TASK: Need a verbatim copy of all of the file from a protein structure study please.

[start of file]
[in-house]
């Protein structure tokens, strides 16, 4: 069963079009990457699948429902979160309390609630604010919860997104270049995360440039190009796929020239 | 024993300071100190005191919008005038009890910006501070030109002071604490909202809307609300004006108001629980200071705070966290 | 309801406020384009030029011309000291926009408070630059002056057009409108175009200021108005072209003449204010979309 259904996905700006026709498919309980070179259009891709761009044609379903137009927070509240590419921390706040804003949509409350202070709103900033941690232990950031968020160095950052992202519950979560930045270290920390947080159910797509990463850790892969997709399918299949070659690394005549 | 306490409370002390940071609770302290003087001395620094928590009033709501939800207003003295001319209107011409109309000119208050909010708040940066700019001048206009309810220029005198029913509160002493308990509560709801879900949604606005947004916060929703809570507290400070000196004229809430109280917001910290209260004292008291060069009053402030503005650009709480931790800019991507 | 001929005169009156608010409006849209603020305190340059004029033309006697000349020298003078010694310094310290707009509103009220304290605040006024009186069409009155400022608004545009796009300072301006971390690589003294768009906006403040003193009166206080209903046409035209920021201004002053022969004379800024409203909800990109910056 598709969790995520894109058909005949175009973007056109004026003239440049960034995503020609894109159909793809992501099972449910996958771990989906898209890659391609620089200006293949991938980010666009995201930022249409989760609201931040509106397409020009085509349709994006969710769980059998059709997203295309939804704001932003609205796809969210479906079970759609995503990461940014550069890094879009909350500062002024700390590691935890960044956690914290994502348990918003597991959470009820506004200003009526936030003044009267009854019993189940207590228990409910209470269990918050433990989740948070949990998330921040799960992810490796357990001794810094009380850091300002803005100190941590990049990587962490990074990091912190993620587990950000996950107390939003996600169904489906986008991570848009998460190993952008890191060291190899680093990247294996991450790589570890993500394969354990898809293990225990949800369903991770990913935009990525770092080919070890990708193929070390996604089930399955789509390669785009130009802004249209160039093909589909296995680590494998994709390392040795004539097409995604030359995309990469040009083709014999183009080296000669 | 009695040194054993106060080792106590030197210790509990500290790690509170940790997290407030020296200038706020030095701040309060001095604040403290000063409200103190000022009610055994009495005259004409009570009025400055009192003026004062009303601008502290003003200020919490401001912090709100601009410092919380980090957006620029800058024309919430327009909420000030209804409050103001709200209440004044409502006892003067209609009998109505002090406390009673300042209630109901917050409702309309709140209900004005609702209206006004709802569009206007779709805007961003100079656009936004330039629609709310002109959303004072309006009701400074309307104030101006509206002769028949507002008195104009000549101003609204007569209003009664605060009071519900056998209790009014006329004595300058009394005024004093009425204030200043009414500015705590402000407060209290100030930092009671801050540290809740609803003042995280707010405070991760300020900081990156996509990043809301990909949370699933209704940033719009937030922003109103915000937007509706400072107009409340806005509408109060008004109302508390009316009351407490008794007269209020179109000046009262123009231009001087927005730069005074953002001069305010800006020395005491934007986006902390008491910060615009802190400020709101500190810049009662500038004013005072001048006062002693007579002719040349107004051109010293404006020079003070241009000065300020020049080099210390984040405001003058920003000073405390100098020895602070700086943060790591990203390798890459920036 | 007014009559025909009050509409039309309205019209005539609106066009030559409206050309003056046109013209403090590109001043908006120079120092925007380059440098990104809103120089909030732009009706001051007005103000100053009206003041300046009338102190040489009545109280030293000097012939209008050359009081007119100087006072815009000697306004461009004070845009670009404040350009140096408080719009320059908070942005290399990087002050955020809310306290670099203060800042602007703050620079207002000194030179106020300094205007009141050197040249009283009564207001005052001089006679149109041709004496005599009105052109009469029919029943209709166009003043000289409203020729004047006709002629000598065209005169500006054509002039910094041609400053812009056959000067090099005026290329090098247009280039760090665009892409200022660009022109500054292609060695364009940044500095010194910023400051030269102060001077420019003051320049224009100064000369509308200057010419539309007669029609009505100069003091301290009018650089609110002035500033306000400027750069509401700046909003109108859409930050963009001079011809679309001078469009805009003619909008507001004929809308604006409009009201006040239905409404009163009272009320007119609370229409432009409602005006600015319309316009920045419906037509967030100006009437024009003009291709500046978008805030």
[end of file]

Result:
[in-house]
């Protein structure tokens, strides 16, 4: 069963079009990457699948429902979160309390609630604010919860997104270049995360440039190009796929020239 | 024993300071100190005191919008005038009890910006501070030109002071604490909202809307609300004006108001629980200071705070966290 | 309801406020384009030029011309000291926009408070630059002056057009409108175009200021108005072209003449204010979309 259904996905700006026709498919309980070179259009891709761009044609379903137009927070509240590419921390706040804003949509409350202070709103900033941690232990950031968020160095950052992202519950979560930045270290920390947080159910797509990463850790892969997709399918299949070659690394005549 | 306490409370002390940071609770302290003087001395620094928590009033709501939800207003003295001319209107011409109309000119208050909010708040940066700019001048206009309810220029005198029913509160002493308990509560709801879900949604606005947004916060929703809570507290400070000196004229809430109280917001910290209260004292008291060069009053402030503005650009709480931790800019991507 | 001929005169009156608010409006849209603020305190340059004029033309006697000349020298003078010694310094310290707009509103009220304290605040006024009186069409009155400022608004545009796009300072301006971390690589003294768009906006403040003193009166206080209903046409035209920021201004002053022969004379800024409203909800990109910056 598709969790995520894109058909005949175009973007056109004026003239440049960034995503020609894109159909793809992501099972449910996958771990989906898209890659391609620089200006293949991938980010666009995201930022249409989760609201931040509106397409020009085509349709994006969710769980059998059709997203295309939804704001932003609205796809969210479906079970759609995503990461940014550069890094879009909350500062002024700390590691935890960044956690914290994502348990918003597991959470009820506004200003009526936030003044009267009854019993189940207590228990409910209470269990918050433990989740948070949990998330921040799960992810490796357990001794810094009380850091300002803005100190941590990049990587962490990074990091912190993620587990950000996950107390939003996600169904489906986008991570848009998460190993952008890191060291190899680093990247294996991450790589570890993500394969354990898809293990225990949800369903991770990913935009990525770092080919070890990708193929070390996604089930399955789509390669785009130009802004249209160039093909589909296995680590494998994709390392040795004539097409995604030359995309990469040009083709014999183009080296000669 | 009695040194054993106060080792106590030197210790509990500290790690509170940790997290407030020296200038706020030095701040309060001095604040403290000063409200103190000022009610055994009495005259004409009570009025400055009192003026004062009303601008502290003003200020919490401001912090709100601009410092919380980090957006620029800058024309919430327009909420000030209804409050103001709200209440004044409502006892003067209609009998109505002090406390009673300042209630109901917050409702309309709140209900004005609702209206006004709802569009206007779709805007961003100079656009936004330039629609709310002109959303004072309006009701400074309307104030101006509206002769028949507002008195104009000549101003609204007569209003009664605060009071519900056998209790009014006329004595300058009394005024004093009425204030200043009414500015705590402000407060209290100030930092009671801050540290809740609803003042995280707010405070991760300020900081990156996509990043809301990909949370699933209704940033719009937030922003109103915000937007509706400072107009409340806005509408109060008004109302508390009316009351407490008794007269209020179109000046009262123009231009001087927005730069005074953002001069305010800006020395005491934007986006902390008491910060615009802190400020709101500190810049009662500038004013005072001048006062002693007579002719040349107004051109010293404006020079003070241009000065300020020049080099210390984040405001003058920003000073405390100098020895602070700086943060790591990203390798890459920036 | 007014009559025909009050509409039309309205019209005539609106066009030559409206050309003056046109013209403090590109001043908006120079120092925007380059440098990104809103120089909030732009009706001051007005103000100053009206003041300046009338102190040489009545109280030293000097012939209008050359009081007119100087006072815009000697306004461009004070845009670009404040350009140096408080719009320059908070942005290399990087002050955020809310306290670099203060800042602007703050620079207002000194030179106020300094205007009141050197040249009283009564207001005052001089006679149109041709004496005599009105052109009469029919029943209709166009003043000289409203020729004047006709002629000598065209005169500006054509002039910094041609400053812009056959000067090099005026290329090098247009280039760090665009892409200022660009022109500054292609060695364009940044500095010194910023400051030269102060001077420019003051320049224009100064000369509308200057010419539309007669029609009505100069003091301290009018650089609110002035500033306000400027750069509401700046909003109108859409930050963009001079011809679309001078469009805009003619909008507001004929809308604006409009009201006040239905409404009163009272009320007119609370229409432009409602005006600015319309316009920045419906037509967030100006009437024009003009291709500046978008805030």